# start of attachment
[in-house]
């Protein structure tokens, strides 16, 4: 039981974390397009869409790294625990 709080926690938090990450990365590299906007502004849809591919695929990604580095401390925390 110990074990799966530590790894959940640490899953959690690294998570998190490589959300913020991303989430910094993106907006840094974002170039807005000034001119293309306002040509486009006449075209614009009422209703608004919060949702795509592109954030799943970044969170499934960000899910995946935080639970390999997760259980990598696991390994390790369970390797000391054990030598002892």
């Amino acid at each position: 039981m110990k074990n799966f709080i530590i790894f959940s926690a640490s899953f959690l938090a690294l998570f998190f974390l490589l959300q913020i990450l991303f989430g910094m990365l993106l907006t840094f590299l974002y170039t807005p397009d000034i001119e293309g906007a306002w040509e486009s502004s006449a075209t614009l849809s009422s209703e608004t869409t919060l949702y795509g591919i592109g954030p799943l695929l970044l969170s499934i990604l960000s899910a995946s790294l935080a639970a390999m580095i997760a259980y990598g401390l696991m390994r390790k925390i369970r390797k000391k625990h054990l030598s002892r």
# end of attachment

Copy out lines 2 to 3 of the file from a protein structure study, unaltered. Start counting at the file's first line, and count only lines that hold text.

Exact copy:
């Protein structure tokens, strides 16, 4: 039981974390397009869409790294625990 709080926690938090990450990365590299906007502004849809591919695929990604580095401390925390 110990074990799966530590790894959940640490899953959690690294998570998190490589959300913020991303989430910094993106907006840094974002170039807005000034001119293309306002040509486009006449075209614009009422209703608004919060949702795509592109954030799943970044969170499934960000899910995946935080639970390999997760259980990598696991390994390790369970390797000391054990030598002892």
């Amino acid at each position: 039981m110990k074990n799966f709080i530590i790894f959940s926690a640490s899953f959690l938090a690294l998570f998190f974390l490589l959300q913020i990450l991303f989430g910094m990365l993106l907006t840094f590299l974002y170039t807005p397009d000034i001119e293309g906007a306002w040509e486009s502004s006449a075209t614009l849809s009422s209703e608004t869409t919060l949702y795509g591919i592109g954030p799943l695929l970044l969170s499934i990604l960000s899910a995946s790294l935080a639970a390999m580095i997760a259980y990598g401390l696991m390994r390790k925390i369970r390797k000391k625990h054990l030598s002892r």